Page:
The over use of political correctness has taken common sense to common fear, and sensible communication to an irrational feeling of guilt. There is no question of the importance of being respectful to those of all race, creed, color and difference, and I personally espouse to that belief, but to not take action in order to avoid hurting someone’s feelings and a potential law suit with the end result being the death of innocent young men and women is preposterous. All the red flags were there for action to be taken against Major Hasan, but the fear of ridicule for addressing the issue because others may see it as being racially motivated is the purest example of political correctness run amuck. Jacques Barzun, a French-born American historian of ideas and culture, author of “From Dawn to Decadence” and still alive at the age of 102 stated, “Political correctness does not legislate tolerance; it only organizes hatred.”. Let us all be mindful of the potential sensitivity of what we say, but let us also use practical sense in discriminating between being sensitive and avoiding the truth. For example, we are not fighting a “Global War on Terror”, now it is an “Overseas Contingency Operation”. Are you kidding me? If our fellow American citizens cannot see through this manipulation of vernacular I believe we are in serious trouble as a society, oh I meant, societally challenged.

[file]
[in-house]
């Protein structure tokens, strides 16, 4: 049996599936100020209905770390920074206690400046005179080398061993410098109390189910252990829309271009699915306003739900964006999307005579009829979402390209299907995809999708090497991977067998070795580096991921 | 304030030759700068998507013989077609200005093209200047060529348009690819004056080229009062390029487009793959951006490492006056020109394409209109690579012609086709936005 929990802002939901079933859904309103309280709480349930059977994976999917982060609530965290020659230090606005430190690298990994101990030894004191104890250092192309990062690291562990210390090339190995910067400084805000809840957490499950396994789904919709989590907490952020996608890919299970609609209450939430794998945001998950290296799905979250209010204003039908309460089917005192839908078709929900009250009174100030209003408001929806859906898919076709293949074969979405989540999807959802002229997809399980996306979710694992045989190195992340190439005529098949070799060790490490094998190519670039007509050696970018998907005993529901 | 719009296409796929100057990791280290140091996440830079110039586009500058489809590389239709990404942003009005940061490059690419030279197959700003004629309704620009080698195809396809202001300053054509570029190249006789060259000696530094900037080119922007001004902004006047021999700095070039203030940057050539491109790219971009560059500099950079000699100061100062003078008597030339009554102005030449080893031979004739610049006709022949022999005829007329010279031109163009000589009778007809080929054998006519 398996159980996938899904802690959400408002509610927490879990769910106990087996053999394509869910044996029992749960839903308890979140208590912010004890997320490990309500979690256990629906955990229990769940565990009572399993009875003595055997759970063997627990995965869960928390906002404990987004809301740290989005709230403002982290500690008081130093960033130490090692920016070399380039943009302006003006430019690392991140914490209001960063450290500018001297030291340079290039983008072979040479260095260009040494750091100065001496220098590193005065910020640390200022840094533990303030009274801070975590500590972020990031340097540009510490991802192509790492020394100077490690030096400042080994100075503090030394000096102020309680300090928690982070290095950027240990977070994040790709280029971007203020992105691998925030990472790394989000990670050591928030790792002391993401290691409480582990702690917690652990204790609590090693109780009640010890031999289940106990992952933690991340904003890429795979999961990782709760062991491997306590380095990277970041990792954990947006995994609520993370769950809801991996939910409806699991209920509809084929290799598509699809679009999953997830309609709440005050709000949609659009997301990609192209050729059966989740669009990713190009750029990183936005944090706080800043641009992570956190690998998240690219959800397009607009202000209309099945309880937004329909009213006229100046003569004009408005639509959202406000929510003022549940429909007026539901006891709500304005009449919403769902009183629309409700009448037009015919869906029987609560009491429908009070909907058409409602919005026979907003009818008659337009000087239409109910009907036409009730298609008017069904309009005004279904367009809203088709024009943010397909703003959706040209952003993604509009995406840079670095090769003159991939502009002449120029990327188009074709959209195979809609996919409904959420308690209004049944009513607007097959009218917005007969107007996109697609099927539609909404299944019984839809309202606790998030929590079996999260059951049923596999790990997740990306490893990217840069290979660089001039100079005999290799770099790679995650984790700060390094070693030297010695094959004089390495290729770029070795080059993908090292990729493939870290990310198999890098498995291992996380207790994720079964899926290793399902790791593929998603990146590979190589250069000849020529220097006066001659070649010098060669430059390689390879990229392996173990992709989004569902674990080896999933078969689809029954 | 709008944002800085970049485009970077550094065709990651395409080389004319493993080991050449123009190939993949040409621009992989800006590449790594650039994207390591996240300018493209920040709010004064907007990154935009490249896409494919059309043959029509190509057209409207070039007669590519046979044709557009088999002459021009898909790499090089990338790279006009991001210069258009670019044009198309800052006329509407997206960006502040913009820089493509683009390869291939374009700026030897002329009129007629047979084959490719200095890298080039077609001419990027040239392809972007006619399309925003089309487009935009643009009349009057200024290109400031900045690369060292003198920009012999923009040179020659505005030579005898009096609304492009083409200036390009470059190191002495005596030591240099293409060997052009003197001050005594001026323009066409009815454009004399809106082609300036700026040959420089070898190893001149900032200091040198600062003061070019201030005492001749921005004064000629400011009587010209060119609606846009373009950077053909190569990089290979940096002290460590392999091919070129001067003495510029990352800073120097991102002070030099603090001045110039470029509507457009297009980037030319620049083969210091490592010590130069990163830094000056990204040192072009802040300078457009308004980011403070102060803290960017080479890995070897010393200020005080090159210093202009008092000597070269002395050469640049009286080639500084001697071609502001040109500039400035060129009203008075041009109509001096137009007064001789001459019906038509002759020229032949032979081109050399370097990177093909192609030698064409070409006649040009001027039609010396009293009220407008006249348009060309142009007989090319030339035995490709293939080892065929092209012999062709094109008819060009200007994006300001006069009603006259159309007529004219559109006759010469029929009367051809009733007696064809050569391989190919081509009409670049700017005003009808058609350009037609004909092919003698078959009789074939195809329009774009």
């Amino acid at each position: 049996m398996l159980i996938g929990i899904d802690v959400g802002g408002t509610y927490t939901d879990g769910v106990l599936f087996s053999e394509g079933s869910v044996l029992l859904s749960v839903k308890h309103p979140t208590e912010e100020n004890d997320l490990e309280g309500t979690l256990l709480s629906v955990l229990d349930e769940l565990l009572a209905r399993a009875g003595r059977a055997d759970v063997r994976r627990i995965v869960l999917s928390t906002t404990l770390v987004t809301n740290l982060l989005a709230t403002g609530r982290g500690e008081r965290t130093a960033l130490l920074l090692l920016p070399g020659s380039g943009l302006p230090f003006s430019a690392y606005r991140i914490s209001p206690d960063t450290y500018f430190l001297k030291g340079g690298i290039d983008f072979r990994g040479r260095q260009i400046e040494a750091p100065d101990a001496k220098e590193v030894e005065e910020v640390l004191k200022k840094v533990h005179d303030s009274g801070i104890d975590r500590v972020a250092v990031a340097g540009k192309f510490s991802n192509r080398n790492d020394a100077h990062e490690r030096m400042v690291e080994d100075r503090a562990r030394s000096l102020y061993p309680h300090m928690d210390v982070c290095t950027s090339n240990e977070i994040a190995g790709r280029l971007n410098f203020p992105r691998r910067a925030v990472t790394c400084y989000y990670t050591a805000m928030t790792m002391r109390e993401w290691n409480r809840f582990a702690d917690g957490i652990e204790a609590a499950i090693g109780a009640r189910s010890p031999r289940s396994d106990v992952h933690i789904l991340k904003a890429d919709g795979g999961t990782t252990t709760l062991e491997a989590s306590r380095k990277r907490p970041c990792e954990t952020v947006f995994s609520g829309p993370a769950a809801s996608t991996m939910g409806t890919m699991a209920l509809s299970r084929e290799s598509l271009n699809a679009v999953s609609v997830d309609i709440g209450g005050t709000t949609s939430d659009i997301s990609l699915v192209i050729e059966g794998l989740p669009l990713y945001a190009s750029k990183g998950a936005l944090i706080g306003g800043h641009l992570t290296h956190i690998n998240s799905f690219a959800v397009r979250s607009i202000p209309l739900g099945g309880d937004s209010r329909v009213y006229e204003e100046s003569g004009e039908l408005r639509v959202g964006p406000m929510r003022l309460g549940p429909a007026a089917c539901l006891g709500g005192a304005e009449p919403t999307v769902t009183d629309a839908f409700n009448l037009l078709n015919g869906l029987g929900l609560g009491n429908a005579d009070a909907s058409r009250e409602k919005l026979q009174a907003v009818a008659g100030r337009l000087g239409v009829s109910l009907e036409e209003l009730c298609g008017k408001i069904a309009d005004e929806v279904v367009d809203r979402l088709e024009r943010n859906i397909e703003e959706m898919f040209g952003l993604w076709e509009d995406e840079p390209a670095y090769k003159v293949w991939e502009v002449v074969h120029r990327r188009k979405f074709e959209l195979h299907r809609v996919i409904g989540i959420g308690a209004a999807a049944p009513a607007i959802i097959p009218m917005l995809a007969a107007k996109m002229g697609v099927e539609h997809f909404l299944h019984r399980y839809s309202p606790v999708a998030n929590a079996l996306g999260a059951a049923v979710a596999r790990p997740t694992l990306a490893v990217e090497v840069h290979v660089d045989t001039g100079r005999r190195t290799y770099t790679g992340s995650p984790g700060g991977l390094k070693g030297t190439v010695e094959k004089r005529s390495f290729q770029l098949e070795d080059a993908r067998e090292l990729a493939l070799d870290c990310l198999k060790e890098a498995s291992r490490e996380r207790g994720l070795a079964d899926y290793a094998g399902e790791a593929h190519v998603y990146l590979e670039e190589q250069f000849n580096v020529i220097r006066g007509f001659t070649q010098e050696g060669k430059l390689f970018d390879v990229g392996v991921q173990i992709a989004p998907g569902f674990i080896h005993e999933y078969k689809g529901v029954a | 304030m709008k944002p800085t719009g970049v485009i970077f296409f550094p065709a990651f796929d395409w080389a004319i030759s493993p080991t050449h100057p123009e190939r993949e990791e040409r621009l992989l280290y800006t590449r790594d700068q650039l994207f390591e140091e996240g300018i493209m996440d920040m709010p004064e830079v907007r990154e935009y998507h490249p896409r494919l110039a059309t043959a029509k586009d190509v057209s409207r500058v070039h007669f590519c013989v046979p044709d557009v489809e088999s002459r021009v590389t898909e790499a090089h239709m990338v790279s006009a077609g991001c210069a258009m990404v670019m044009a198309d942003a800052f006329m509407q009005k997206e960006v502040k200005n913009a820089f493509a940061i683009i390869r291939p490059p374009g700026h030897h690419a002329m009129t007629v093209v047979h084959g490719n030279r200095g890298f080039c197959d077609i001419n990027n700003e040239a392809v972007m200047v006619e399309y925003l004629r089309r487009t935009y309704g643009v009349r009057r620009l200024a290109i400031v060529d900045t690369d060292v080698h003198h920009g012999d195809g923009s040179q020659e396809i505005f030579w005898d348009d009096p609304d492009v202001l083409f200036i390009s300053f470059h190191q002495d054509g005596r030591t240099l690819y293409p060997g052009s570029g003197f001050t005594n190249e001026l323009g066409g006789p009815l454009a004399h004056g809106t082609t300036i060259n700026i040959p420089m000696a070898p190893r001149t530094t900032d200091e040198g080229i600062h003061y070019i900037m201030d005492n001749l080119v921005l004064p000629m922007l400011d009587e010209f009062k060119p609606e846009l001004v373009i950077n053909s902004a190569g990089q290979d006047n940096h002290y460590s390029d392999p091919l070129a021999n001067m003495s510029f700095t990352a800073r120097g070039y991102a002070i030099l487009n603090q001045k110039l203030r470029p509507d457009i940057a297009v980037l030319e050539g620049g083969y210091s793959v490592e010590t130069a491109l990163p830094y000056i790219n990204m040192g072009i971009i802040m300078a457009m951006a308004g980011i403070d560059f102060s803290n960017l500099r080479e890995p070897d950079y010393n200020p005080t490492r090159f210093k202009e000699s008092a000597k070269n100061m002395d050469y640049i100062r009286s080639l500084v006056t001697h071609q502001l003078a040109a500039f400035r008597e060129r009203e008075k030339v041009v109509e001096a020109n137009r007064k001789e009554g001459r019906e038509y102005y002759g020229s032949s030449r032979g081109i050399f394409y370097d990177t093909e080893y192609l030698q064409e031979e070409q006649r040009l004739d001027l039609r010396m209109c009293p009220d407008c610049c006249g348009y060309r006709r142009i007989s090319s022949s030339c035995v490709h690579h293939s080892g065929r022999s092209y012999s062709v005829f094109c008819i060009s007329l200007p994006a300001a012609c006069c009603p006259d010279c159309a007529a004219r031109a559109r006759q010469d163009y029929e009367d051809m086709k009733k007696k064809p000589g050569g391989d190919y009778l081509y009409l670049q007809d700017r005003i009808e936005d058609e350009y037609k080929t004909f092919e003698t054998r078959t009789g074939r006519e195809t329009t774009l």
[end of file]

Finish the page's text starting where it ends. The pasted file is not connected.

With the “Holiday” season upon us, I am wondering if anyone was insulted by a Cross, a Christmas Tree, a Star of David, a Menorah or a Crescent Moon and Star or any other religious symbol growing up. I grew up Catholic but never took offense to others celebrating their holiday in their traditional way. It was only when these symbols became a platform for dissension, and political gain, did I become aware of the negativity associated with difference. I doubt many Muslims are saying Happy Holiday during Ramadan, as I doubt many Christians are substituting Happy Holiday for Merry Christmas, or those of Jewish faith Happy Chanukah. Yes, I am aware I am politically incorrect for leaving out all the other religions. In this particular example, genuine tolerance is respecting those who may be religiously different, and who celebrate differently than you. There have been many benefits to an increased awareness of what we say, and what may be offensive to others, but to use political correctness as a platform for power, greed and a controlling of the masses deteriorates the very fabric of a society that was founded on freedom of speech, and freedom of religion.